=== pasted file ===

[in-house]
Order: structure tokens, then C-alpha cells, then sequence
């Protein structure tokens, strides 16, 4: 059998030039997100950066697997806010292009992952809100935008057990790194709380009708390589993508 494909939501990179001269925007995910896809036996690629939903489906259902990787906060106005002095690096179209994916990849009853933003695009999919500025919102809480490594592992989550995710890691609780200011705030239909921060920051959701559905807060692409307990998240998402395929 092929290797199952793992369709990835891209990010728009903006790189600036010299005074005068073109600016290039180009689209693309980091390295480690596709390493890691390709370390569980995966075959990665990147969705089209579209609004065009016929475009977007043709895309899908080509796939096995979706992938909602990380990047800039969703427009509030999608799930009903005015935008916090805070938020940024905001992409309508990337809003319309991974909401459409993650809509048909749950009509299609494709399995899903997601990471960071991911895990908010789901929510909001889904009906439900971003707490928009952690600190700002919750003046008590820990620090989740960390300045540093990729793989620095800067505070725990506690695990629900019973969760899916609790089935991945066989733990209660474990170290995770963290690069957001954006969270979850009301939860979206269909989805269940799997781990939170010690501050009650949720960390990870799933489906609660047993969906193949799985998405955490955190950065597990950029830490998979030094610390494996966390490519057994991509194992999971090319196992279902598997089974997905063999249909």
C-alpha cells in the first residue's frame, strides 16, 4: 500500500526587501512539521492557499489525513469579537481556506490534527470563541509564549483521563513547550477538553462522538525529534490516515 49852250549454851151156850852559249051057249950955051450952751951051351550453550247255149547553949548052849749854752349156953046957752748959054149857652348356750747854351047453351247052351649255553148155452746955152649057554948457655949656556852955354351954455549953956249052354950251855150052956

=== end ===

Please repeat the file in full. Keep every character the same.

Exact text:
[in-house]
Order: structure tokens, then C-alpha cells, then sequence
């Protein structure tokens, strides 16, 4: 059998030039997100950066697997806010292009992952809100935008057990790194709380009708390589993508 494909939501990179001269925007995910896809036996690629939903489906259902990787906060106005002095690096179209994916990849009853933003695009999919500025919102809480490594592992989550995710890691609780200011705030239909921060920051959701559905807060692409307990998240998402395929 092929290797199952793992369709990835891209990010728009903006790189600036010299005074005068073109600016290039180009689209693309980091390295480690596709390493890691390709370390569980995966075959990665990147969705089209579209609004065009016929475009977007043709895309899908080509796939096995979706992938909602990380990047800039969703427009509030999608799930009903005015935008916090805070938020940024905001992409309508990337809003319309991974909401459409993650809509048909749950009509299609494709399995899903997601990471960071991911895990908010789901929510909001889904009906439900971003707490928009952690600190700002919750003046008590820990620090989740960390300045540093990729793989620095800067505070725990506690695990629900019973969760899916609790089935991945066989733990209660474990170290995770963290690069957001954006969270979850009301939860979206269909989805269940799997781990939170010690501050009650949720960390990870799933489906609660047993969906193949799985998405955490955190950065597990950029830490998979030094610390494996966390490519057994991509194992999971090319196992279902598997089974997905063999249909």
C-alpha cells in the first residue's frame, strides 16, 4: 500500500526587501512539521492557499489525513469579537481556506490534527470563541509564549483521563513547550477538553462522538525529534490516515 49852250549454851151156850852559249051057249950955051450952751951051351550453550247255149547553949548052849749854752349156953046957752748959054149857652348356750747854351047453351247052351649255553148155452746955152649057554948457655949656556852955354351954455549953956249052354950251855150052956